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Mr. Tyrie: To ask the Minister of State, Department for Transport pursuant to paragraph 4.150 of the UK Renewable Energy Strategy 2009, what assessment he has made of (a) increases in commodity prices and (b) effects on food security consequent upon using food crops for fuel. 
Mr. Khan: The Government are assessing the combination of factors associated with the global food commodity price spike in 2008, and intends to publish the results early in 2010 as part of a food strategy package.
The relationship between biofuels and international food security is also being assessed through research focused on how to increase food production and access in an environmentally sustainable way, which will inform next year's food strategy package; and longer term through the Government's Foresight project on global food and farming futures, which is due to produce its final report in October 2010.
The EU Renewable Energy Directive requires the European Commission to monitor impacts of this policy on commodity prices and food security and the Commission shall, if appropriate, propose corrective action. The UK Government will continue to contribute to the EU policy debate. In addition, the UK is working in the Global Bioenergy Partnership to help develop voluntary sustainability criteria and indicators for bioenergy and biofuels, including for potential impacts on food security.
Norman Baker: To ask the Minister of State, Department for Transport how many vehicles identified by (a) mobile and (b) static speed cameras as driving in excess of the speed limit were not pursued for prosecution purposes because the licence plates indicated that they were not UK-registered in the most recent year for which figures are available. 
Information available on the Court Proceedings Database held by the Office for Criminal Justice Reform on offences involving vehicles does not identify those cases that are not pursued for prosecution.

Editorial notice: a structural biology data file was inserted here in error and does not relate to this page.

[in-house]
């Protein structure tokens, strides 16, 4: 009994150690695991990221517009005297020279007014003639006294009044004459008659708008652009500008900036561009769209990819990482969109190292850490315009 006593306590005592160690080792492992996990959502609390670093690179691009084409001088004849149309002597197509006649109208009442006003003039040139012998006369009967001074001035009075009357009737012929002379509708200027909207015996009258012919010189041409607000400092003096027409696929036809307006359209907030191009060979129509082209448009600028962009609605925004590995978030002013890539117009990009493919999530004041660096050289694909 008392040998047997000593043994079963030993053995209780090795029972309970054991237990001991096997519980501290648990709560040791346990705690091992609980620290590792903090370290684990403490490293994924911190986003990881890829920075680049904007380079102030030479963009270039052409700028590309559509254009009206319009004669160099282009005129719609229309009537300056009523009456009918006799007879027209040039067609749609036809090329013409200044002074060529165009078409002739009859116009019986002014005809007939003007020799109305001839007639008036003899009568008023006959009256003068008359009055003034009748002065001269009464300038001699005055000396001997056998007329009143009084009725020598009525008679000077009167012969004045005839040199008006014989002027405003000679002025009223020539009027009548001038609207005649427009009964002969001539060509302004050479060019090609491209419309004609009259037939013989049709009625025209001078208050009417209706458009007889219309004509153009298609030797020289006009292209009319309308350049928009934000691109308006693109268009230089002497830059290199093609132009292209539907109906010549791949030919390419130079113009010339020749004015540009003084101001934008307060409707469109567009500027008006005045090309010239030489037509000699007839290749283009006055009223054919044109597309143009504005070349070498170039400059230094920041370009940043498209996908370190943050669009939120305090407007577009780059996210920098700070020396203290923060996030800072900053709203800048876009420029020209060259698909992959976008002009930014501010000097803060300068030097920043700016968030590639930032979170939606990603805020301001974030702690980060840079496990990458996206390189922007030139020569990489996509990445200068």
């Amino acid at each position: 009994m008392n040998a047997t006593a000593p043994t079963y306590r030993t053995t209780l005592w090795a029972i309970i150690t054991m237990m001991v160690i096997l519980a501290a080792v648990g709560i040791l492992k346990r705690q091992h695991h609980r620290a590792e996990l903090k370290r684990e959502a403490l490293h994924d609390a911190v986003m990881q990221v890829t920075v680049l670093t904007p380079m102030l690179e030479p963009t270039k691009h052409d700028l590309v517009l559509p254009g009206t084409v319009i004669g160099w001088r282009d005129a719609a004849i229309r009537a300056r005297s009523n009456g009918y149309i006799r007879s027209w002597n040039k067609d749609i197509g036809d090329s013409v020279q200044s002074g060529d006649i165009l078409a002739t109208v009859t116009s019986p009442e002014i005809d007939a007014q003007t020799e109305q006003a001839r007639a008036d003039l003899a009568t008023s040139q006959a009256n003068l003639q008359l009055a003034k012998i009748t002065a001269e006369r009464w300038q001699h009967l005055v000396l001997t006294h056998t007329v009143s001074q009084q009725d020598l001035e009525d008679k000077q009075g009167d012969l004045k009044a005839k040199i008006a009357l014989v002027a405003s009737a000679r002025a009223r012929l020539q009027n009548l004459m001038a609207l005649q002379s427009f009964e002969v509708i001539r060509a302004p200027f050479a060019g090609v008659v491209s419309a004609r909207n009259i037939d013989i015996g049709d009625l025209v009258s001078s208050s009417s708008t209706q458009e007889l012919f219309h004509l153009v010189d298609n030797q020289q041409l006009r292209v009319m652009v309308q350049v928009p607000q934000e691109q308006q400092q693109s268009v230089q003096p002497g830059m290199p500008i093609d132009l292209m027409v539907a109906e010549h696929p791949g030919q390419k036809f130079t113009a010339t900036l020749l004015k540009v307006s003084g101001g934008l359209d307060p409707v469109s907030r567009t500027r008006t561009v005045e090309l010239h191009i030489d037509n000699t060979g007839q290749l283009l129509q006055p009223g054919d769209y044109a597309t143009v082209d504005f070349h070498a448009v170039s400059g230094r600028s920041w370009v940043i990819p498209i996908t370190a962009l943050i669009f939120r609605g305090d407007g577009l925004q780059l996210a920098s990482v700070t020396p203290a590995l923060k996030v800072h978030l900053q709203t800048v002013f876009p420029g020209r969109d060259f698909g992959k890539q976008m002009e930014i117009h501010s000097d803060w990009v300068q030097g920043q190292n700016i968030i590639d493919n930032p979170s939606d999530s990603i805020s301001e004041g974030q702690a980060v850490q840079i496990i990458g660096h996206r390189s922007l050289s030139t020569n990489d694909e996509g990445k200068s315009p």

Norman Baker: To ask the Minister of State, Department for Transport what his policy is in respect of the (a) identification by (i) mobile and (ii) static speed cameras and (b) prosecution of motorists driving vehicles in excess of the speed limit where the vehicles in question are non-UK registered. 
Foreign drivers are subject to the provisions of the Road Traffic Acts at all times when driving on British roads. They are therefore liable to prosecution for contravention of the legislation. It is for individual chief officers of police to decide what action should be taken against foreign drivers detected speeding by mobile or static speed cameras.
We have taken a number of measures to improve enforcement action against the drivers of non UK registered vehicles. These include a provision in the Road Safety Act 2006 which will allow the exchange of driver licensing and vehicle registration information with other countries.
Further help will be provided by the European Framework Decision on the Mutual Recognition of Financial Penalties, which will allow penalties imposed by courts in one member state to be enforced in another and by the International Convention on the mutual recognition of driving disqualifications. The growing use of Automatic Number Plate Recognition cameras, is also helping enforcement against foreign offenders detected speeding and jumping red lights, since a person who succeeds in leaving the country without being dealt with for such an offence can have their vehicle's number-plate recorded on a database and so be detected and dealt with on return here.
Norman Baker: To ask the Minister of State, Department for Transport how many drivers' hours offences were detected in respect of (a) UK-registered and (b) overseas registered drivers in each year since 1997. 
Paul Clark: The Vehicle and Operator Services Agency (VOSA) do not record the nationality of drivers, the following table sets out the number of drivers' hours offences from the drivers of foreign registered vehicles by type since 2003-04 when VOSA was formed.
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